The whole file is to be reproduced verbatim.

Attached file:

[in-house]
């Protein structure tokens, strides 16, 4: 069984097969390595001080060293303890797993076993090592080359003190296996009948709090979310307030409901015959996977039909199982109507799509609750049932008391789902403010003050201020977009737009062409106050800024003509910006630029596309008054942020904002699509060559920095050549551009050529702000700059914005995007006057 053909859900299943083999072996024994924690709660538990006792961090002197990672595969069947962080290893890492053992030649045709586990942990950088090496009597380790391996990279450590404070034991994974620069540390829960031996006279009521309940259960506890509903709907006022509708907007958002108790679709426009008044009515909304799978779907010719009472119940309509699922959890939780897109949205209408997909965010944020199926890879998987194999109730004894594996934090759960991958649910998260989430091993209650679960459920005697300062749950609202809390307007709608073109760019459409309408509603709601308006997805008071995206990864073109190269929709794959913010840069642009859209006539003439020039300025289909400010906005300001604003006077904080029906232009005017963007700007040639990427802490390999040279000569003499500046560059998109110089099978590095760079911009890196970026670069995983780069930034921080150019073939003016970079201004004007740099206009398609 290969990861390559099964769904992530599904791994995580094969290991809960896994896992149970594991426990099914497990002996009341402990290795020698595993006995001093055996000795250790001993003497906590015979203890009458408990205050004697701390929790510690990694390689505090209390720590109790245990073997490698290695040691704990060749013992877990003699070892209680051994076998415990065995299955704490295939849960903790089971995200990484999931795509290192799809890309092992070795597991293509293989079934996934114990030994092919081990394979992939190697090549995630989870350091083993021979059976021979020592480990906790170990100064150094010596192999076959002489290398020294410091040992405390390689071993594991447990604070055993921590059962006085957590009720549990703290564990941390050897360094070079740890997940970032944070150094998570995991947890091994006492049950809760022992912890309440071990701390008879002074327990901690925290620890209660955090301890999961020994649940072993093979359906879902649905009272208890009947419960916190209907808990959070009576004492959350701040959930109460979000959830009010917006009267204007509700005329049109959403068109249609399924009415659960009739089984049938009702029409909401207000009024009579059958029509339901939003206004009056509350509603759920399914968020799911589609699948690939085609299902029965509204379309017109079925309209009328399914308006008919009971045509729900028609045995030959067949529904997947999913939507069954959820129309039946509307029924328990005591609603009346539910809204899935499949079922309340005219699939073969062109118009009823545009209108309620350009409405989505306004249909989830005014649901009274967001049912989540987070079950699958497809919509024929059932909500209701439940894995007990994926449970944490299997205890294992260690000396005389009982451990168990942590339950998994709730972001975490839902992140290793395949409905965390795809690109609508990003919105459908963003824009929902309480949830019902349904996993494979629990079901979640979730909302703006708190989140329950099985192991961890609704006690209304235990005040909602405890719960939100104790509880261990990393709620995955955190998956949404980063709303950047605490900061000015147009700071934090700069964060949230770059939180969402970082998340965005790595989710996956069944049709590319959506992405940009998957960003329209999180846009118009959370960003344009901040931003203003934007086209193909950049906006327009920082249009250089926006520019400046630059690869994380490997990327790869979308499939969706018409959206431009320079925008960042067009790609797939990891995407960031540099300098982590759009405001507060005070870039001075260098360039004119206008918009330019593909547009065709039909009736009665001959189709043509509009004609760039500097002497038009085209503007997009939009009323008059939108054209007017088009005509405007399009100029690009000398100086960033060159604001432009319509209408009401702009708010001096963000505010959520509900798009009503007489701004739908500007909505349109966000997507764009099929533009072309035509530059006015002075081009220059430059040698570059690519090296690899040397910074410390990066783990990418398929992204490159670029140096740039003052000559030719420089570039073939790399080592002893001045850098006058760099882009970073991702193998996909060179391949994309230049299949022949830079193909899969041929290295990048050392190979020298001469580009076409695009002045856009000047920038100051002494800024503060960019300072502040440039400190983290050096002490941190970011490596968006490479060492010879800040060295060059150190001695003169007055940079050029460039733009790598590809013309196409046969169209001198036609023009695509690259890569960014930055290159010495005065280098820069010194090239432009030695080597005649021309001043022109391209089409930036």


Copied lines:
[in-house]
């Protein structure tokens, strides 16, 4: 069984097969390595001080060293303890797993076993090592080359003190296996009948709090979310307030409901015959996977039909199982109507799509609750049932008391789902403010003050201020977009737009062409106050800024003509910006630029596309008054942020904002699509060559920095050549551009050529702000700059914005995007006057 053909859900299943083999072996024994924690709660538990006792961090002197990672595969069947962080290893890492053992030649045709586990942990950088090496009597380790391996990279450590404070034991994974620069540390829960031996006279009521309940259960506890509903709907006022509708907007958002108790679709426009008044009515909304799978779907010719009472119940309509699922959890939780897109949205209408997909965010944020199926890879998987194999109730004894594996934090759960991958649910998260989430091993209650679960459920005697300062749950609202809390307007709608073109760019459409309408509603709601308006997805008071995206990864073109190269929709794959913010840069642009859209006539003439020039300025289909400010906005300001604003006077904080029906232009005017963007700007040639990427802490390999040279000569003499500046560059998109110089099978590095760079911009890196970026670069995983780069930034921080150019073939003016970079201004004007740099206009398609 290969990861390559099964769904992530599904791994995580094969290991809960896994896992149970594991426990099914497990002996009341402990290795020698595993006995001093055996000795250790001993003497906590015979203890009458408990205050004697701390929790510690990694390689505090209390720590109790245990073997490698290695040691704990060749013992877990003699070892209680051994076998415990065995299955704490295939849960903790089971995200990484999931795509290192799809890309092992070795597991293509293989079934996934114990030994092919081990394979992939190697090549995630989870350091083993021979059976021979020592480990906790170990100064150094010596192999076959002489290398020294410091040992405390390689071993594991447990604070055993921590059962006085957590009720549990703290564990941390050897360094070079740890997940970032944070150094998570995991947890091994006492049950809760022992912890309440071990701390008879002074327990901690925290620890209660955090301890999961020994649940072993093979359906879902649905009272208890009947419960916190209907808990959070009576004492959350701040959930109460979000959830009010917006009267204007509700005329049109959403068109249609399924009415659960009739089984049938009702029409909401207000009024009579059958029509339901939003206004009056509350509603759920399914968020799911589609699948690939085609299902029965509204379309017109079925309209009328399914308006008919009971045509729900028609045995030959067949529904997947999913939507069954959820129309039946509307029924328990005591609603009346539910809204899935499949079922309340005219699939073969062109118009009823545009209108309620350009409405989505306004249909989830005014649901009274967001049912989540987070079950699958497809919509024929059932909500209701439940894995007990994926449970944490299997205890294992260690000396005389009982451990168990942590339950998994709730972001975490839902992140290793395949409905965390795809690109609508990003919105459908963003824009929902309480949830019902349904996993494979629990079901979640979730909302703006708190989140329950099985192991961890609704006690209304235990005040909602405890719960939100104790509880261990990393709620995955955190998956949404980063709303950047605490900061000015147009700071934090700069964060949230770059939180969402970082998340965005790595989710996956069944049709590319959506992405940009998957960003329209999180846009118009959370960003344009901040931003203003934007086209193909950049906006327009920082249009250089926006520019400046630059690869994380490997990327790869979308499939969706018409959206431009320079925008960042067009790609797939990891995407960031540099300098982590759009405001507060005070870039001075260098360039004119206008918009330019593909547009065709039909009736009665001959189709043509509009004609760039500097002497038009085209503007997009939009009323008059939108054209007017088009005509405007399009100029690009000398100086960033060159604001432009319509209408009401702009708010001096963000505010959520509900798009009503007489701004739908500007909505349109966000997507764009099929533009072309035509530059006015002075081009220059430059040698570059690519090296690899040397910074410390990066783990990418398929992204490159670029140096740039003052000559030719420089570039073939790399080592002893001045850098006058760099882009970073991702193998996909060179391949994309230049299949022949830079193909899969041929290295990048050392190979020298001469580009076409695009002045856009000047920038100051002494800024503060960019300072502040440039400190983290050096002490941190970011490596968006490479060492010879800040060295060059150190001695003169007055940079050029460039733009790598590809013309196409046969169209001198036609023009695509690259890569960014930055290159010495005065280098820069010194090239432009030695080597005649021309001043022109391209089409930036």